And the government's trying to blame labor very much in the way that Malthus blamed labor a few hundred years ago for its poverty. The whole idea is, well, a few years ago there were, like, four workers for every retiree, so it was easy for the workers to pay into the funds and organize it sort of like a Ponzi scheme, keep paying in, and there was enough to pay. But now that the economy's been de-industrialized, there are more retirees for every worker. So the Obama administration is saying, well, the problem is that there are just not enough workers to pay. Sorry, they lose.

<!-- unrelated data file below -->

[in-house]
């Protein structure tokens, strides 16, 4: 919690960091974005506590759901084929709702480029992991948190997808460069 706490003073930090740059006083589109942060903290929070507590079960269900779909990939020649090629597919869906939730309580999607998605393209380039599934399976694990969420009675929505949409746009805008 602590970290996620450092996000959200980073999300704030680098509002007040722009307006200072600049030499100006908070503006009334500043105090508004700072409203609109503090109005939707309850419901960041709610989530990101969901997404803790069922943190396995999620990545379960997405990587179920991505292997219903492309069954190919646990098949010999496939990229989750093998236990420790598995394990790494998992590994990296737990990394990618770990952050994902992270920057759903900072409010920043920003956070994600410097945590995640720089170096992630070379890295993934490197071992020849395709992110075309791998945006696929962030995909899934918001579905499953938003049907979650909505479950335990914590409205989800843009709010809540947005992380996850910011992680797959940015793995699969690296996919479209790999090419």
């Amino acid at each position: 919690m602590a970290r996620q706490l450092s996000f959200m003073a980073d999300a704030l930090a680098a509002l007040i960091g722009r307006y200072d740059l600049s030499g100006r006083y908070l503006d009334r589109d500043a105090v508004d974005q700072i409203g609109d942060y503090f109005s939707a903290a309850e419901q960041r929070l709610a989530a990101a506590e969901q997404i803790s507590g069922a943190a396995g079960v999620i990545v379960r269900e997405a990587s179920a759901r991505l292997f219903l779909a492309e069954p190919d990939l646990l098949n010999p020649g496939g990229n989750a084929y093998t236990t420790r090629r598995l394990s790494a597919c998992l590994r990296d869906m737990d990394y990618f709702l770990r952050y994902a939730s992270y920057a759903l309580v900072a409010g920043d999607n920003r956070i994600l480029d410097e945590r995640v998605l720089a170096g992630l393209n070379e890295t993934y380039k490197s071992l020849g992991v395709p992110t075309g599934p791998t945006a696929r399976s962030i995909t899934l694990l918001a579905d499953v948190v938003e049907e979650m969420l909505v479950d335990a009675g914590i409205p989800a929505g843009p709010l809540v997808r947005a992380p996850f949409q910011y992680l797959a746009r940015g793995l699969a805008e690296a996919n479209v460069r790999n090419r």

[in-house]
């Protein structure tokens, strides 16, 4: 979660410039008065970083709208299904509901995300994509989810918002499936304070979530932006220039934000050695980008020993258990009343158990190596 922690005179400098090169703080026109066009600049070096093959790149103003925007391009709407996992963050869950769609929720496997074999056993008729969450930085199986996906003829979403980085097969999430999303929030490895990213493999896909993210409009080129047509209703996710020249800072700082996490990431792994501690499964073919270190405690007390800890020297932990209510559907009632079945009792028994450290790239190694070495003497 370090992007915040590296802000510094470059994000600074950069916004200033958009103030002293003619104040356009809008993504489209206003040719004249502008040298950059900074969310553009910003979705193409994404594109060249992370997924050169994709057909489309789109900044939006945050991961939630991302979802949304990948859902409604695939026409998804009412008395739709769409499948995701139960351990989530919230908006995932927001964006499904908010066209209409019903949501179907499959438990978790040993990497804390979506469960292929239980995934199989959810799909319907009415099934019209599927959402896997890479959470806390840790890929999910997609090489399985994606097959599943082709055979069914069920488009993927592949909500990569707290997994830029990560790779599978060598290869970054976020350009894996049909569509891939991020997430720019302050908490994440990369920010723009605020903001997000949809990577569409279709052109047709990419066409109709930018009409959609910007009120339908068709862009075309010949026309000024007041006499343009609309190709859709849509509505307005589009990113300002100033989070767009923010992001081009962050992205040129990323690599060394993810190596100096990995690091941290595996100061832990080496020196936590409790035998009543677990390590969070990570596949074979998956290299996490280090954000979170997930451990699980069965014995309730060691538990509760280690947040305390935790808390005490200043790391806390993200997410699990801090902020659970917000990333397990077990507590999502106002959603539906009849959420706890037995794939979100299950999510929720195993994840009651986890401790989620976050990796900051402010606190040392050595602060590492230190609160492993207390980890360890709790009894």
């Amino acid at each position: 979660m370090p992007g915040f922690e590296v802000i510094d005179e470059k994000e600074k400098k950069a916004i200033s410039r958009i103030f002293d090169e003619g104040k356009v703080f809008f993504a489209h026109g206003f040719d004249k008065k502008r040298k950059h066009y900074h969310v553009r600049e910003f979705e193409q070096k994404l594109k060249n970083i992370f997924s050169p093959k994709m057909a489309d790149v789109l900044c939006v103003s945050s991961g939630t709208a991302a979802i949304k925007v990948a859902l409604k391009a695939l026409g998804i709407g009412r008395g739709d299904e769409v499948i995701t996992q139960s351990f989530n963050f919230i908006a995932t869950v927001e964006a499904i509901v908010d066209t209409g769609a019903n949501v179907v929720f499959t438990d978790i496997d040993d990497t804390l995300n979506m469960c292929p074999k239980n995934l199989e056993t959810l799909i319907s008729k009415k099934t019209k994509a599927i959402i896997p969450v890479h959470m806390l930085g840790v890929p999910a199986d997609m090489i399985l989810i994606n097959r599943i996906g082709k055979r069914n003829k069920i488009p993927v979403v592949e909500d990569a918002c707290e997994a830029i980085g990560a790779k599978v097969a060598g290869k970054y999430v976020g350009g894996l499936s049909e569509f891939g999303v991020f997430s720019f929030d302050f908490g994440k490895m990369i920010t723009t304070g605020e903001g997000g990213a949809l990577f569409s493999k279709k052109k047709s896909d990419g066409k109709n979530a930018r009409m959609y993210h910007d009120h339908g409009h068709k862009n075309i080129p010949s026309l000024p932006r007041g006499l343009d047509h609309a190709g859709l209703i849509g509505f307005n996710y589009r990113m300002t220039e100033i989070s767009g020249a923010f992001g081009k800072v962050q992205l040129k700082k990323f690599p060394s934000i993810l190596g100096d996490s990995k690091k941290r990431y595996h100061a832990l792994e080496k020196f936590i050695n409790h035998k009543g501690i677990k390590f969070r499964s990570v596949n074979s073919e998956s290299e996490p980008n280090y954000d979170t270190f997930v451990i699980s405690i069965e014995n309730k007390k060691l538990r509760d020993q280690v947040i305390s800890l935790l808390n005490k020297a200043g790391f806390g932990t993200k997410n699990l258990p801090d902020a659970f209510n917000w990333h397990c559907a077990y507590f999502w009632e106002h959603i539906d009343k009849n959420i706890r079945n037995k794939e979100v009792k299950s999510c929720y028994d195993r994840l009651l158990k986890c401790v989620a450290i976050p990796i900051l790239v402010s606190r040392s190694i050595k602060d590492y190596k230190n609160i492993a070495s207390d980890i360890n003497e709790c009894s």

But the Congressional Budget Office has found that that's really not much of the problem at all. A lot of the problem is that the pension funds have gotten desperate, turned over their money to Wall Street. Some of this was done under congressional and Justice Department force. A lot of union pension funds, especially the Teamsters', were run by the mafia. So the government said, well, look, the mafia are crooks; let's turn the money over to Wall Street. What they didn't realize is that Wall Street people are just as crooked as the mafia, and they did pretty much a strategy that was pioneered, I think, by Prudential Insurance a couple of decades ago, back a generation ago. Every day, Prudential would buy and sell a given stock. If the stock went up, they'd put the gains in their own account; if the stock went down, they'd say, oh, that's the accounts of the clients we're managing. Well, that's pretty much what Wall Street's been doing with the pension funds. They'll play both sides of the derivative gains. They keep the gains for themselves and pay themselves bonuses and high salaries, and the losses are all stuck to Orange County or Detroit or Birmingham, Alabama, or other public funds. And there have been a number of lawsuits where Wall Street's had to give back the money. And they've all been accused of fraud.